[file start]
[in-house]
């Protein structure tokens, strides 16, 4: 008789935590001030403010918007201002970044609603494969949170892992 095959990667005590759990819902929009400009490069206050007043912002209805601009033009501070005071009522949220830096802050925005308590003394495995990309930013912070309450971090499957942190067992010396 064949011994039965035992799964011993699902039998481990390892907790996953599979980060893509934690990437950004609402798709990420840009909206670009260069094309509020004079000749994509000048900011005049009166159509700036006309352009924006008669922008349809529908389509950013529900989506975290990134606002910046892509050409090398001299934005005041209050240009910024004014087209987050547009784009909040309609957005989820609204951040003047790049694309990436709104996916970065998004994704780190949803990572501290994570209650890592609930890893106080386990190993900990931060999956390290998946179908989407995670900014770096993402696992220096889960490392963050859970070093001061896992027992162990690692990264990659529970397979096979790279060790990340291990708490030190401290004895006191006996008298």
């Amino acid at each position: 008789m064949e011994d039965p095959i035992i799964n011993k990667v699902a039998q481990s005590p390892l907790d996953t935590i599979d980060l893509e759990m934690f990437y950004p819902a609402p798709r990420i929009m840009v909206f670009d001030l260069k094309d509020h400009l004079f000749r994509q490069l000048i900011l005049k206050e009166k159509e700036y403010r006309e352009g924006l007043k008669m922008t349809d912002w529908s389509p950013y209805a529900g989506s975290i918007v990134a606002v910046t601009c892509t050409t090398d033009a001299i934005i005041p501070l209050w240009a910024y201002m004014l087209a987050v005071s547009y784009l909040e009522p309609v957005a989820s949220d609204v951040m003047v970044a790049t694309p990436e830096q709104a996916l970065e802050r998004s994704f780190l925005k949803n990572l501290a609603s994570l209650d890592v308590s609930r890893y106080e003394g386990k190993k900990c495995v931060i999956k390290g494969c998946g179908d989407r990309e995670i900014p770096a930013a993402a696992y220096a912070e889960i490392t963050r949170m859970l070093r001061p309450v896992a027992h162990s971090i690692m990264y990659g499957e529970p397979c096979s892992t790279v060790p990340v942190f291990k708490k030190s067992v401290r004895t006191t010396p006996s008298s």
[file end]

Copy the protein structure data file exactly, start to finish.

[in-house]
């Protein structure tokens, strides 16, 4: 008789935590001030403010918007201002970044609603494969949170892992 095959990667005590759990819902929009400009490069206050007043912002209805601009033009501070005071009522949220830096802050925005308590003394495995990309930013912070309450971090499957942190067992010396 064949011994039965035992799964011993699902039998481990390892907790996953599979980060893509934690990437950004609402798709990420840009909206670009260069094309509020004079000749994509000048900011005049009166159509700036006309352009924006008669922008349809529908389509950013529900989506975290990134606002910046892509050409090398001299934005005041209050240009910024004014087209987050547009784009909040309609957005989820609204951040003047790049694309990436709104996916970065998004994704780190949803990572501290994570209650890592609930890893106080386990190993900990931060999956390290998946179908989407995670900014770096993402696992220096889960490392963050859970070093001061896992027992162990690692990264990659529970397979096979790279060790990340291990708490030190401290004895006191006996008298």
């Amino acid at each position: 008789m064949e011994d039965p095959i035992i799964n011993k990667v699902a039998q481990s005590p390892l907790d996953t935590i599979d980060l893509e759990m934690f990437y950004p819902a609402p798709r990420i929009m840009v909206f670009d001030l260069k094309d509020h400009l004079f000749r994509q490069l000048i900011l005049k206050e009166k159509e700036y403010r006309e352009g924006l007043k008669m922008t349809d912002w529908s389509p950013y209805a529900g989506s975290i918007v990134a606002v910046t601009c892509t050409t090398d033009a001299i934005i005041p501070l209050w240009a910024y201002m004014l087209a987050v005071s547009y784009l909040e009522p309609v957005a989820s949220d609204v951040m003047v970044a790049t694309p990436e830096q709104a996916l970065e802050r998004s994704f780190l925005k949803n990572l501290a609603s994570l209650d890592v308590s609930r890893y106080e003394g386990k190993k900990c495995v931060i999956k390290g494969c998946g179908d989407r990309e995670i900014p770096a930013a993402a696992y220096a912070e889960i490392t963050r949170m859970l070093r001061p309450v896992a027992h162990s971090i690692m990264y990659g499957e529970p397979c096979s892992t790279v060790p990340v942190f291990k708490k030190s067992v401290r004895t006191t010396p006996s008298s």